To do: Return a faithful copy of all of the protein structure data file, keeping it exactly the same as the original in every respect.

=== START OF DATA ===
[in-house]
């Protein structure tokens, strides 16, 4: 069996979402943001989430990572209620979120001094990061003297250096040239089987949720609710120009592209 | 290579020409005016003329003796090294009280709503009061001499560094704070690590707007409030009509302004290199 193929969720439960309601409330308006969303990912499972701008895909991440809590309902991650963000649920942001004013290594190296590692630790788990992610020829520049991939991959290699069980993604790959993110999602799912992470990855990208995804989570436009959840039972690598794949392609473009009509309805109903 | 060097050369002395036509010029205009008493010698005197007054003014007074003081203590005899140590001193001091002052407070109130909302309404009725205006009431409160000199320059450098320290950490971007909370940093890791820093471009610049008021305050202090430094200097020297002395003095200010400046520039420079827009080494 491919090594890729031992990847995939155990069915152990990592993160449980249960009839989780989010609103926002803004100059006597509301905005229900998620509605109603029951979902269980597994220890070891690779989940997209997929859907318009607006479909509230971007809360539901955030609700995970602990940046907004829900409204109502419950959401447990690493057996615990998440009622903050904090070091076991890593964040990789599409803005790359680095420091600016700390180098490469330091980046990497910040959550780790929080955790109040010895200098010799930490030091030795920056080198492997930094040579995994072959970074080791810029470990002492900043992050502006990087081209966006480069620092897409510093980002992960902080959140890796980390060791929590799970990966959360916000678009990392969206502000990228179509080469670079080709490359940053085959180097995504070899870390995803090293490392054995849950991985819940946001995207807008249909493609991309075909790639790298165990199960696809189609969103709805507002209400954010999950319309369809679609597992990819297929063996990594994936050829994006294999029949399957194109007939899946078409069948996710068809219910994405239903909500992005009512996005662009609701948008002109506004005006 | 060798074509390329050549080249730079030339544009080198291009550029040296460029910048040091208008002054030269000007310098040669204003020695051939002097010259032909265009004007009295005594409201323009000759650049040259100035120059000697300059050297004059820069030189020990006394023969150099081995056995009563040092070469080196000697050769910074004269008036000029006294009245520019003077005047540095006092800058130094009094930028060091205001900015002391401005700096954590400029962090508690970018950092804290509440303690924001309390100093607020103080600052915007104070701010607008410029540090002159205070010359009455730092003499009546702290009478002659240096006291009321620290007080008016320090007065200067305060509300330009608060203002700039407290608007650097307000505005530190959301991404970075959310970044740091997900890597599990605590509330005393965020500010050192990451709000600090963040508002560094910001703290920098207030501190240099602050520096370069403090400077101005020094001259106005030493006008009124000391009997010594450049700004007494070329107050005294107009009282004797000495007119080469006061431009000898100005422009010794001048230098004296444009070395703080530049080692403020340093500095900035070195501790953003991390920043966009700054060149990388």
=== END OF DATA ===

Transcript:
[in-house]
């Protein structure tokens, strides 16, 4: 069996979402943001989430990572209620979120001094990061003297250096040239089987949720609710120009592209 | 290579020409005016003329003796090294009280709503009061001499560094704070690590707007409030009509302004290199 193929969720439960309601409330308006969303990912499972701008895909991440809590309902991650963000649920942001004013290594190296590692630790788990992610020829520049991939991959290699069980993604790959993110999602799912992470990855990208995804989570436009959840039972690598794949392609473009009509309805109903 | 060097050369002395036509010029205009008493010698005197007054003014007074003081203590005899140590001193001091002052407070109130909302309404009725205006009431409160000199320059450098320290950490971007909370940093890791820093471009610049008021305050202090430094200097020297002395003095200010400046520039420079827009080494 491919090594890729031992990847995939155990069915152990990592993160449980249960009839989780989010609103926002803004100059006597509301905005229900998620509605109603029951979902269980597994220890070891690779989940997209997929859907318009607006479909509230971007809360539901955030609700995970602990940046907004829900409204109502419950959401447990690493057996615990998440009622903050904090070091076991890593964040990789599409803005790359680095420091600016700390180098490469330091980046990497910040959550780790929080955790109040010895200098010799930490030091030795920056080198492997930094040579995994072959970074080791810029470990002492900043992050502006990087081209966006480069620092897409510093980002992960902080959140890796980390060791929590799970990966959360916000678009990392969206502000990228179509080469670079080709490359940053085959180097995504070899870390995803090293490392054995849950991985819940946001995207807008249909493609991309075909790639790298165990199960696809189609969103709805507002209400954010999950319309369809679609597992990819297929063996990594994936050829994006294999029949399957194109007939899946078409069948996710068809219910994405239903909500992005009512996005662009609701948008002109506004005006 | 060798074509390329050549080249730079030339544009080198291009550029040296460029910048040091208008002054030269000007310098040669204003020695051939002097010259032909265009004007009295005594409201323009000759650049040259100035120059000697300059050297004059820069030189020990006394023969150099081995056995009563040092070469080196000697050769910074004269008036000029006294009245520019003077005047540095006092800058130094009094930028060091205001900015002391401005700096954590400029962090508690970018950092804290509440303690924001309390100093607020103080600052915007104070701010607008410029540090002159205070010359009455730092003499009546702290009478002659240096006291009321620290007080008016320090007065200067305060509300330009608060203002700039407290608007650097307000505005530190959301991404970075959310970044740091997900890597599990605590509330005393965020500010050192990451709000600090963040508002560094910001703290920098207030501190240099602050520096370069403090400077101005020094001259106005030493006008009124000391009997010594450049700004007494070329107050005294107009009282004797000495007119080469006061431009000898100005422009010794001048230098004296444009070395703080530049080692403020340093500095900035070195501790953003991390920043966009700054060149990388």